Digital assets are increasingly being used to facilitate fraud and are also a target for fraudsters. Their valuation is pivotal to understanding the scale of harm but there's no one-size-fits-all approach. Tom Middleton looks at two commonly held digital assets and analyses the different approaches to their valuation when seeking redress.

Fraudsters have embraced digital assets as a mechanism to facilitate fraud, with digital assets themselves being stolen. Frauds involving digital assets aren't a unique category of fraud but can be characterised as variations on traditional frauds, including Ponzi schemes, investment schemes, boiler room scams, advanced fee fraud and Authorised Push Payment (APP) scams. Fraud involving digital assets is increasing in prevalence and given the often-significant value of digital assets, effective valuation is pivotal to understanding the extent of harm.

Freezing and seizing digital assets is becoming increasingly well-established. AA v Persons Unknown, Ion Science and Fetch.Ai set out that digital assets are assets in a legal sense and are therefore subject to existing remedies.

Our digital asset recovery team was involved in the tracing and recovery of stolen cryptocurrency in the case of Law v Persons Unknown, which resulted in a landmark decision to order that the stolen cryptocurrency be exchanged into fiat currency and transferred to the Court Funds Office. This judgment raises the question of how different types of digital assets are valued when seeking such redress. The diversity of digital assets means that there's no one-size-fits-all approach to valuation.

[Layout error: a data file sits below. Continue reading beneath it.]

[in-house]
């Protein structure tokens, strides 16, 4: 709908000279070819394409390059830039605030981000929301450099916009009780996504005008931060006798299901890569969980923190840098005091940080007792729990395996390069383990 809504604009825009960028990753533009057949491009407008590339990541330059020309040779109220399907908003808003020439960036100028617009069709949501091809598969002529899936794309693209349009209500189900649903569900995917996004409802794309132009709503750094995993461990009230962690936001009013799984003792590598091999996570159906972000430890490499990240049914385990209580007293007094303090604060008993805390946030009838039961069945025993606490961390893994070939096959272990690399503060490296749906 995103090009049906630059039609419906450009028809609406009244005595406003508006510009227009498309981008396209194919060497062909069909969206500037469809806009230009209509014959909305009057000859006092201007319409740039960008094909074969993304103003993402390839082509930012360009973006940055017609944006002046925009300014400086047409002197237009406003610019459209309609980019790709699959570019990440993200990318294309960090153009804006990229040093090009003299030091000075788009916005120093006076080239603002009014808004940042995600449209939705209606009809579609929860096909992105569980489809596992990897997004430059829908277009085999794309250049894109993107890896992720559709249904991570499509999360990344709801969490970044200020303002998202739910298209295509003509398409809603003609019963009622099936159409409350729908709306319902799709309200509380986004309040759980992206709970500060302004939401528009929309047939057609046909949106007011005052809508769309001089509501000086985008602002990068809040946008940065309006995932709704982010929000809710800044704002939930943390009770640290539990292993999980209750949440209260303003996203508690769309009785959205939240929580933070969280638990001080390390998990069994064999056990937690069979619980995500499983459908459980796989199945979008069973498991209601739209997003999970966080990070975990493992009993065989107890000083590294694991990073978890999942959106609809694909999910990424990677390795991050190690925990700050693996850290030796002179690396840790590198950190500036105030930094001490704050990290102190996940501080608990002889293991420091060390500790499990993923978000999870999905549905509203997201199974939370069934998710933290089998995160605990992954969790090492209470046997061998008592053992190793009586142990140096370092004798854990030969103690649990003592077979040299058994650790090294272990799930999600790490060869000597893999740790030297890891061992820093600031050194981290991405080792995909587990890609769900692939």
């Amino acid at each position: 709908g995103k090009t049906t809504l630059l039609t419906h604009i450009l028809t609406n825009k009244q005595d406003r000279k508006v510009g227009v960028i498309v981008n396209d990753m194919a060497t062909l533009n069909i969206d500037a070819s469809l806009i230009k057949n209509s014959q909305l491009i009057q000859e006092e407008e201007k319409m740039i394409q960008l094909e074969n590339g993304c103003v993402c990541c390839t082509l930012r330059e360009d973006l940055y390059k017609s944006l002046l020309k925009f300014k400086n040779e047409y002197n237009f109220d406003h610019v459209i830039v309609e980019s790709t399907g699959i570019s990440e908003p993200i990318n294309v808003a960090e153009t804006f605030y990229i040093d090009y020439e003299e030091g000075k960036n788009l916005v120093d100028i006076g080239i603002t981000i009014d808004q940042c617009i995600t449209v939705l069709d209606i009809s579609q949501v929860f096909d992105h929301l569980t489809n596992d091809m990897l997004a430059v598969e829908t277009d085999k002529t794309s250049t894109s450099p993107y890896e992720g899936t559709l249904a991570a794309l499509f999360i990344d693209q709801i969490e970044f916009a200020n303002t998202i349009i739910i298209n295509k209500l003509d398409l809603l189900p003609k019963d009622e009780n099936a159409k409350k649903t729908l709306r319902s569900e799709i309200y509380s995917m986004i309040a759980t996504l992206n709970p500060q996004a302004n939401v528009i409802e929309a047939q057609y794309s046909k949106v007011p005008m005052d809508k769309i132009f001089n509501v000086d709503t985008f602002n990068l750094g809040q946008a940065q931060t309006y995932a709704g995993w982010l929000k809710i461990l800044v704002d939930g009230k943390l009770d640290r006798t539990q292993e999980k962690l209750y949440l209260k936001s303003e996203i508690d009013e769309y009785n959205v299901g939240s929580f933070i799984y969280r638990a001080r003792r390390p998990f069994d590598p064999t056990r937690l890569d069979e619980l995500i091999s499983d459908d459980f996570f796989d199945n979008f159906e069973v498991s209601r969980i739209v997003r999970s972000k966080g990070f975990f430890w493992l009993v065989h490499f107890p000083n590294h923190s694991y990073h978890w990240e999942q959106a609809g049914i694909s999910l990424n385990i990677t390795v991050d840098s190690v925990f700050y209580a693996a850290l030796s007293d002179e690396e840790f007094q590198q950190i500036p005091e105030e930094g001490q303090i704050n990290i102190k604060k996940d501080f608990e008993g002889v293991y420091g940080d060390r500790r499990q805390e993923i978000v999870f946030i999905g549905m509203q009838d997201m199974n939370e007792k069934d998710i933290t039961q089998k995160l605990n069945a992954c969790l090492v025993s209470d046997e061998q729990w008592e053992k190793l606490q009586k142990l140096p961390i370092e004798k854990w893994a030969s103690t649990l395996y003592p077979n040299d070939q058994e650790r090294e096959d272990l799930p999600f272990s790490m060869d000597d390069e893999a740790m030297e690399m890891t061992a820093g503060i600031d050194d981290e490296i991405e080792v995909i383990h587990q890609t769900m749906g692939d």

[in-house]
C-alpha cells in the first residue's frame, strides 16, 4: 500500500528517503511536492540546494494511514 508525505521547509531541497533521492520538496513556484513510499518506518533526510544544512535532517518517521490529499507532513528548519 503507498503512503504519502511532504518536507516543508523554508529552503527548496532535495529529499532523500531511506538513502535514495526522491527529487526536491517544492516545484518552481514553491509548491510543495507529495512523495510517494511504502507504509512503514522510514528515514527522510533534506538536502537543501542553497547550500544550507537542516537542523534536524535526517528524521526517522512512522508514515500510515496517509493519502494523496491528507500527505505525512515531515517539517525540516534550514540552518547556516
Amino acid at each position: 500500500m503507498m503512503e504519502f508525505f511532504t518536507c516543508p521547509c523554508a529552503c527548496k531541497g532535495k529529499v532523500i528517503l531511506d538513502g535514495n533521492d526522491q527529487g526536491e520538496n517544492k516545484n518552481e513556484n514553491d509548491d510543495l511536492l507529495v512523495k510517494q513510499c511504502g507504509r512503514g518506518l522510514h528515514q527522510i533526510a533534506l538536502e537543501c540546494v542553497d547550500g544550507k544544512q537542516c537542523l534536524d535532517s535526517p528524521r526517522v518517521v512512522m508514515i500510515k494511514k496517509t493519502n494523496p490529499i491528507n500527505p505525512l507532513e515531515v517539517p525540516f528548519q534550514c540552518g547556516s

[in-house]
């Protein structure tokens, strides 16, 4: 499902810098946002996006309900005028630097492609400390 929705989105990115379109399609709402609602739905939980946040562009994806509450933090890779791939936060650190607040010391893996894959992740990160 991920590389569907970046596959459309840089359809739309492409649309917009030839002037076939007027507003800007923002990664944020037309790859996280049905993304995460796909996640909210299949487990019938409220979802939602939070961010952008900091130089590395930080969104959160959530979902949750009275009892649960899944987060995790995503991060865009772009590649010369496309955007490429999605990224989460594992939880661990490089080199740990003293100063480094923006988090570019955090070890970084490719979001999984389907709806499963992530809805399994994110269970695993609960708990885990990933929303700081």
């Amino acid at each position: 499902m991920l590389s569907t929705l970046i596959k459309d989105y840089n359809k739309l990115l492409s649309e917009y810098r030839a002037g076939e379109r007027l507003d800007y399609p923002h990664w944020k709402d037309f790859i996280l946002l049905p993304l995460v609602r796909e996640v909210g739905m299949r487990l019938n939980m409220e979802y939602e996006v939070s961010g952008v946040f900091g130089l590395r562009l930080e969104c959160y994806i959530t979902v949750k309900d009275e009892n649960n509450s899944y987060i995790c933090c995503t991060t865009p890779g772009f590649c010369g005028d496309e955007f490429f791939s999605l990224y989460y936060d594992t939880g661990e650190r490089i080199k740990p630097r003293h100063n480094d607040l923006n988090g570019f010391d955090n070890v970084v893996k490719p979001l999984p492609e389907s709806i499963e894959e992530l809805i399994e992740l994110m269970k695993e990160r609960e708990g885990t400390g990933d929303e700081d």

To demonstrate this, we consider possible approaches to the valuation of two of the most commonly held digital assets: cryptocurrency and non-fungible tokens (NFTs).

Characteristics of cryptocurrencies and NFTs

This table shows the are areas of commonality and divergence between cryptocurrency and NFTs.




Use of blockchain technology using a decentralised and transparent system to validate and document transactions as well as authenticity

Digital asset that can be owned, bought, and sold

Part of Web 3.0 technology

Each token is unique and therefore non-fungible

Tokens are fungible and therefore tokens of a particular type are almost continuously traded with quoted prices available contemporaneously

Directly convertible to fiat money (such as GBP or USD)

Yes in the case of mainstream cryptocurrencies

Each cryptocurrency token of a given type can be exchanged for another cryptocurrency token of the same type without any loss of value – they are fungible. By contrast NFTs, as the name would suggest, are not fungible. Each NFT is distinct, often representing photos, music, videos, artwork, or some other form of digital asset including through its value of ownership in tokenisation projects.

The fungibility of cryptocurrencies implies that they can be used as a medium of exchange akin to how people use fiat currency. This creates liquidity and the ability to easily convert the most popular cryptocurrencies, such as Bitcoin and Ethereum, into fiat money. NFTs are more similar to assets such as fine wine and fine art: they have value but are not used as a medium of exchange.

As a result of their fungibility and acceptance as a medium of exchange, cryptocurrency has a listed price or exchange rate on exchange platforms where one can buy and sell cryptocurrencies using a range of fiat currencies with ease. This is not the case for an NFT, where each has its own price, and while one can find past prices through platforms such as OpenSea, there can be significant periods of time in which the NFT is not exchanged and therefore a price is not observed. The implication of this is that the market price for cryptocurrencies in terms of fiat currency is directly observable but this is not the case for NFTs making their valuation in the context of fraud inherently more complex.